Nancy MacLean, an assistant professor in the plant and animal sciences department, will oversee the seed bank and dedicate her time to preserving the genetic purity of the collection. 

“She is extremely knowledgeable about genetic purity and about how seeds need to be managed, so she’s been a really key partner,” said Hughes.

Seeds for the seed bank will be supplied by growers. They will be tested for germination, cleaned, dried and stored. Half of the seed will be placed in long-term storage in a freezer, while the other half will be on a shelf at the ready when requested by growers.

The seed bank at Dalhousie comes after the agricultural campus launched a seed lending library last March. The initiative, named Seeding Ideas, provided access to a collection of non-hybrid, non-genetically modified seeds that were borrowed by members of the community. Members grew the seeds and enjoyed their harvest while letting a few plants return to seed. These new seeds were then returned to the library for the next growing season’s collection.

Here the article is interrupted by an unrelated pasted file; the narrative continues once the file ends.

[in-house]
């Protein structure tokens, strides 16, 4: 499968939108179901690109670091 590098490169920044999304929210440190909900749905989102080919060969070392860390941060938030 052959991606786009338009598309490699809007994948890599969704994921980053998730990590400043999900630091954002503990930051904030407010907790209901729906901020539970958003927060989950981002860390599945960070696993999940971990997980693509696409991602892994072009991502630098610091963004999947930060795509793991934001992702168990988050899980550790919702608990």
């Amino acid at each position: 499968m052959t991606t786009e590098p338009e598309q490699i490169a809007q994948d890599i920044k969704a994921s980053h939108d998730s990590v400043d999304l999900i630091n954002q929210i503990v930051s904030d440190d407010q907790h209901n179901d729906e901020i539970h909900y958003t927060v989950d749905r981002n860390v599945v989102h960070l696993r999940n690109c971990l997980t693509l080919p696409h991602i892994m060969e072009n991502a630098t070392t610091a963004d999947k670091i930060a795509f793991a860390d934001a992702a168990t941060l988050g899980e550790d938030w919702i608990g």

“So what better time to deepen the university’s commitment to this important issue through the establishment of the centrally located seed bank,” said David Gray, principal of Dalhousie Agricultural Campus.

“Though the projects are different and were conceived of independently, the driving force behind them is the same. There is clearly an energy around local seed that we cannot ignore.

“So bringing together education and training, research and innovation and engagement with farmers and farming communities is natural fit for Dalhousie University and particularly the faculty of agriculture, and we are very proud indeed to help make this happen on our campus.”

 

jsmith@trurodaily.com

Twitter: tdnJoey